Cook County, which includes the city of Chicago, has enacted a new ordinance requiring employers to provide paid time off for employees to become vaccinated. This new ordinance, dubbed “COVID-19 Vaccination Rights for Employees and Prohibition of Retaliation by Employers,” provides several protections for employees and more than a few areas of confusion.
This ordinance forbids employers from taking adverse action against employees for taking time from work to receive a vaccine. This includes imposing any consequences related to workplace attendance policies due to the absence.
If an employer mandates a vaccination, the employer must pay employees for the time spent getting the vaccination up to four hours for every shot. Due to the requirement to receive the vaccine, an employer is not allowed to mandate the use of sick leave or paid time off.
If the employer does not mandate vaccinations, then they are not required to pay employees for the time they spend receiving the vaccination. However, an employee could use paid time off to cover the time spent if they choose.
Additionally, whether or not they require a vaccination, employers are not allowed to require the employee to receive the vaccination during non-work hours. They also are prohibited from requiring employees to find someone to cover their shift during the time they receive the vaccine.
There are ambiguous points in these requirements, starting with its coverage limitations. According to the ordinance, it applies to all employers that either are principally located in Cook County or do business within it. The ordinance further specifies that if an employer meets either of these qualifications, the ordinance will apply to all employees.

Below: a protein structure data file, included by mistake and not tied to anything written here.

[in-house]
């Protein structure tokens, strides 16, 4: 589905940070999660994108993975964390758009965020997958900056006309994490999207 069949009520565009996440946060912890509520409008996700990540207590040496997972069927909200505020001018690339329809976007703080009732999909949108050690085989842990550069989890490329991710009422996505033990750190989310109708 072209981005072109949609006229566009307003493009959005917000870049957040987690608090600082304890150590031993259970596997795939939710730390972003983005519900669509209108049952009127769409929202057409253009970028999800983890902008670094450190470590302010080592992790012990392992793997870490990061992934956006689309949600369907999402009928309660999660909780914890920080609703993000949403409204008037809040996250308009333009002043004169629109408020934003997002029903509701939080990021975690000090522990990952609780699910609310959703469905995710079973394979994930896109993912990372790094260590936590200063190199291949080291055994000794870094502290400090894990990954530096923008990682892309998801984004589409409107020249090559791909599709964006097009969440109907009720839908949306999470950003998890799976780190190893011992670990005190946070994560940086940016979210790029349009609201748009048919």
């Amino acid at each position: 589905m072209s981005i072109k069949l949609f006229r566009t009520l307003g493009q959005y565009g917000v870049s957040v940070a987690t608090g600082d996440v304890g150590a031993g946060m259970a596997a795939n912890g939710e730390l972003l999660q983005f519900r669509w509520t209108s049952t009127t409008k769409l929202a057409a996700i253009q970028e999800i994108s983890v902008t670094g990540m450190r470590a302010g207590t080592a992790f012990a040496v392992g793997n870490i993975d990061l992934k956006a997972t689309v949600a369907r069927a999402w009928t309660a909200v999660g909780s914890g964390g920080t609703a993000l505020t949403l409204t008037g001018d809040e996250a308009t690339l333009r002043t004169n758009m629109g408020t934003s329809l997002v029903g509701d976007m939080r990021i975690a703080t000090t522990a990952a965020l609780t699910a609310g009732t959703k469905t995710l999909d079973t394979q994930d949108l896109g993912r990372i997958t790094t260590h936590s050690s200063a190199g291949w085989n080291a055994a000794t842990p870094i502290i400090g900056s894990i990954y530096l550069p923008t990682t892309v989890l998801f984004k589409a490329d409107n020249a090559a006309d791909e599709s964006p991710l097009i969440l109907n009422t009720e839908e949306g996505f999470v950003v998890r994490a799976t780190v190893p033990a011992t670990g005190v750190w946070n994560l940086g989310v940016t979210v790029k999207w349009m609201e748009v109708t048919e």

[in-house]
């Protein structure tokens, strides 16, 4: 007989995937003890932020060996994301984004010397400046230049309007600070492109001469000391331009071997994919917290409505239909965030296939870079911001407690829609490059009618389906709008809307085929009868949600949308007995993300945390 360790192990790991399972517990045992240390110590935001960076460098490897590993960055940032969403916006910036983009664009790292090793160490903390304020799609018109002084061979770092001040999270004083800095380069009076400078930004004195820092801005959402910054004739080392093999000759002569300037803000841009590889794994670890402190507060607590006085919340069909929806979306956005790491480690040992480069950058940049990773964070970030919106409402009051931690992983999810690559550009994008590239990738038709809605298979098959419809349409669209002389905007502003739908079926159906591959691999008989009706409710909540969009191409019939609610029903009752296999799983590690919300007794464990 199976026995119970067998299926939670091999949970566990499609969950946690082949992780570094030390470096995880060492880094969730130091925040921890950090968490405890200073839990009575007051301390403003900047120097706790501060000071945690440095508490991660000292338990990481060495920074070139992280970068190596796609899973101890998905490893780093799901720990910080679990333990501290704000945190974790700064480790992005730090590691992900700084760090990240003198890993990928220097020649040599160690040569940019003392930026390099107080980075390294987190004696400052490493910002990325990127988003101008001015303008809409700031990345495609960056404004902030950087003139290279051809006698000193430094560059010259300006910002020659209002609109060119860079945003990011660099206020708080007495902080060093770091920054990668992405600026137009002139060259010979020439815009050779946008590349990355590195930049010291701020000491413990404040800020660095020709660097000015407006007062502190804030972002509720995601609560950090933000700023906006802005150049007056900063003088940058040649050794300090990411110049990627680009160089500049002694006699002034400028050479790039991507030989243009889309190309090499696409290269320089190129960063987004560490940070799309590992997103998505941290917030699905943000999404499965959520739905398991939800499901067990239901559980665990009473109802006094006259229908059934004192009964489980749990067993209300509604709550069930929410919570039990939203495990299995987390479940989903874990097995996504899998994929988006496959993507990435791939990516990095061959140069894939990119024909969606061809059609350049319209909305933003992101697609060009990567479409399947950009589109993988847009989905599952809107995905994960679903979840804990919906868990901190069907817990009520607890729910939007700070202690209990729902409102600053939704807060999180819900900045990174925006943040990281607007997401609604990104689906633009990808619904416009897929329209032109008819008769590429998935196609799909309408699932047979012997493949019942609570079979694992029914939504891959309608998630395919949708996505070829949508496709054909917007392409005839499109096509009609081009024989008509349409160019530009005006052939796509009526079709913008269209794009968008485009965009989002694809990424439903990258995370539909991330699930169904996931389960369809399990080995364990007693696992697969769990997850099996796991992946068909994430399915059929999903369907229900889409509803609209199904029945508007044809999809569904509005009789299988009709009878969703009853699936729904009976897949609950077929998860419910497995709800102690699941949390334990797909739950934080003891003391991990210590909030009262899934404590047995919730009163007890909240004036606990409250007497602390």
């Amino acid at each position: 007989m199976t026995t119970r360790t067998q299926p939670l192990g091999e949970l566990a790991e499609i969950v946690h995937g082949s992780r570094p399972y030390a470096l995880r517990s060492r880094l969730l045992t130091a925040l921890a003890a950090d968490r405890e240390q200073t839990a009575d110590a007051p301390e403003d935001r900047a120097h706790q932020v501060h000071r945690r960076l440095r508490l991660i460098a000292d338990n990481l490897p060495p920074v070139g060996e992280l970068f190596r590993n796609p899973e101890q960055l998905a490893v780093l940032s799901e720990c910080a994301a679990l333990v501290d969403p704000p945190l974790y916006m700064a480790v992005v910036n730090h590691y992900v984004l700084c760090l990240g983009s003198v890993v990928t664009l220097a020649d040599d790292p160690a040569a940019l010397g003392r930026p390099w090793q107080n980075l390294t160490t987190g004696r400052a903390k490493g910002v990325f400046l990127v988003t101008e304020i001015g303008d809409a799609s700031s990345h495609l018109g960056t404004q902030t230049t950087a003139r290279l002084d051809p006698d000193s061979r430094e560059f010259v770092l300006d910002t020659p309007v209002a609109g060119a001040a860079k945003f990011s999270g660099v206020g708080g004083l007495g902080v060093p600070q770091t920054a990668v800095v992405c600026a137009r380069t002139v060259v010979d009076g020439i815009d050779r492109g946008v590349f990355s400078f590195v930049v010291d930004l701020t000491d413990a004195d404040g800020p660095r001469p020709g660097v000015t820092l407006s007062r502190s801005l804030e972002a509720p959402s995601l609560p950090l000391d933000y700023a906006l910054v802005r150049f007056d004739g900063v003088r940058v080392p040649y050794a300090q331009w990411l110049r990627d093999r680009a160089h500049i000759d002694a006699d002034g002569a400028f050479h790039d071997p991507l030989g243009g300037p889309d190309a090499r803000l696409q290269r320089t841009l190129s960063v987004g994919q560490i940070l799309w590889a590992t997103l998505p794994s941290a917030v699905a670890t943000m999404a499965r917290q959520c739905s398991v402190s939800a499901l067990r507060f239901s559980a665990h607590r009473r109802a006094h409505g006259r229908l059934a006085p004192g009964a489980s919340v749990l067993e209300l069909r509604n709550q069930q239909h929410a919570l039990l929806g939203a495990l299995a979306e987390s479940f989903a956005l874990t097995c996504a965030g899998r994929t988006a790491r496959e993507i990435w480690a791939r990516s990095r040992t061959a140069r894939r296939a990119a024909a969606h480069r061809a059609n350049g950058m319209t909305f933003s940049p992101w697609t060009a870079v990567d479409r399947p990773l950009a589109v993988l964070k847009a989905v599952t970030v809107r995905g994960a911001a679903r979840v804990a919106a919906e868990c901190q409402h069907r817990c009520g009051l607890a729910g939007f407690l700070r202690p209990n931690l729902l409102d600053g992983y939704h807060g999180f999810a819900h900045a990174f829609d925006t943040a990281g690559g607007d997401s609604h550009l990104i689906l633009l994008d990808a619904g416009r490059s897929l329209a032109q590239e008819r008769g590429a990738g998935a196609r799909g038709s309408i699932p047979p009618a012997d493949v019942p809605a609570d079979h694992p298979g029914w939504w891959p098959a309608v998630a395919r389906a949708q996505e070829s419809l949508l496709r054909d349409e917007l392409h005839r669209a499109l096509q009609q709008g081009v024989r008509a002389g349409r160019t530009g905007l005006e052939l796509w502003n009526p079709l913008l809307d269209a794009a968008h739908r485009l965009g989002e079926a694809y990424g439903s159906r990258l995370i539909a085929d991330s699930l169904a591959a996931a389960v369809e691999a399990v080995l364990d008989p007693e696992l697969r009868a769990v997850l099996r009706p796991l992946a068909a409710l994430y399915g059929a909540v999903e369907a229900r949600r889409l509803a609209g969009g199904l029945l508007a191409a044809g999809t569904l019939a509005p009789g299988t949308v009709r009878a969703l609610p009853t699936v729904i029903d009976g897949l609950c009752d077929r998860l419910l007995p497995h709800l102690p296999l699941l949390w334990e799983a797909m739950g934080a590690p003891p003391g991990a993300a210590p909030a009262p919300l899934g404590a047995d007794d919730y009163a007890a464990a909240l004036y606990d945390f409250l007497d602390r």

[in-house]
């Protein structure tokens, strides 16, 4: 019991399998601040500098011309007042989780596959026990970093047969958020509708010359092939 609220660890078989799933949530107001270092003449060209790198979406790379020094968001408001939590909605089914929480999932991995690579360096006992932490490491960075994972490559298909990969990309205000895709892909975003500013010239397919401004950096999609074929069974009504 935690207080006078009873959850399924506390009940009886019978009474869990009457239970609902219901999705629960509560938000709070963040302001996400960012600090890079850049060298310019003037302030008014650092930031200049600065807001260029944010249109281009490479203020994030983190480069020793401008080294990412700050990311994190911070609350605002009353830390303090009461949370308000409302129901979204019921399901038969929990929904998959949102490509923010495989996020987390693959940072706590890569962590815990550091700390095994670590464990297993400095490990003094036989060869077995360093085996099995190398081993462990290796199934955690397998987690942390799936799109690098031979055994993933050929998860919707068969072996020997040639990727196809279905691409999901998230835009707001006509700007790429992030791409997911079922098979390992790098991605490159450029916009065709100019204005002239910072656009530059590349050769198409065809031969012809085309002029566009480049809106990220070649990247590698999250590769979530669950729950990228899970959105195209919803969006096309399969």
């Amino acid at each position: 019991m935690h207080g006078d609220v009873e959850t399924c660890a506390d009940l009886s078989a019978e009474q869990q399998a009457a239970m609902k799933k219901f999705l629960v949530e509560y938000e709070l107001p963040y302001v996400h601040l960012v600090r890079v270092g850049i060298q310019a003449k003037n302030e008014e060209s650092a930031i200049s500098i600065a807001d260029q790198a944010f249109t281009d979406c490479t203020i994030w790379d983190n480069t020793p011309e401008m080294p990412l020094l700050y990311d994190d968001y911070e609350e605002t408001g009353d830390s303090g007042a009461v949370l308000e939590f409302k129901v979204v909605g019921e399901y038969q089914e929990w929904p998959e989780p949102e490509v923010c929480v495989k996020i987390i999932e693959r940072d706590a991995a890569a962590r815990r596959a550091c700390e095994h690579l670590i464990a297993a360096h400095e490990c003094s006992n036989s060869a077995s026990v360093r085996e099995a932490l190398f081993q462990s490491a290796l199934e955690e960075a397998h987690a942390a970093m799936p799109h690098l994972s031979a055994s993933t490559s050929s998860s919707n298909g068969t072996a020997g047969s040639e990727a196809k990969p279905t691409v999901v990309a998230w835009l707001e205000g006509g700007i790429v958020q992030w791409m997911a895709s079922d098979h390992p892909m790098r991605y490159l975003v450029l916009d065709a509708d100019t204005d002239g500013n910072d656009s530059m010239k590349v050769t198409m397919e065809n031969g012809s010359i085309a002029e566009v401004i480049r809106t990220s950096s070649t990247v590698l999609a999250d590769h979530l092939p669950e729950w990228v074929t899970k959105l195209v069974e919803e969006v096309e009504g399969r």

This requirement does not place any limitations on coverage, so though it can probably be assumed to apply only to employees located within the county, this is unclear. This will need resolution in the future, but as of now, it may be best to consult legal counsel.
Additionally, the Act specifies that it applies to volunteers and those in training and apprenticeship programs. Very often, these two classifications are unpaid and receive no formal benefits of any kind. This leaves adverse employment actions generally impossible for these types of employees. The most likely interpretation may be that such employees should simply be excused free of any repercussions for the time spent receiving a vaccine.
Violations of the ordinance will be punishable by between $100 to $500 for every offense as well as providing attorneys fees. Employees have a private right of action for any offenses and may recover monetary and non-monetary damages, including reinstatement.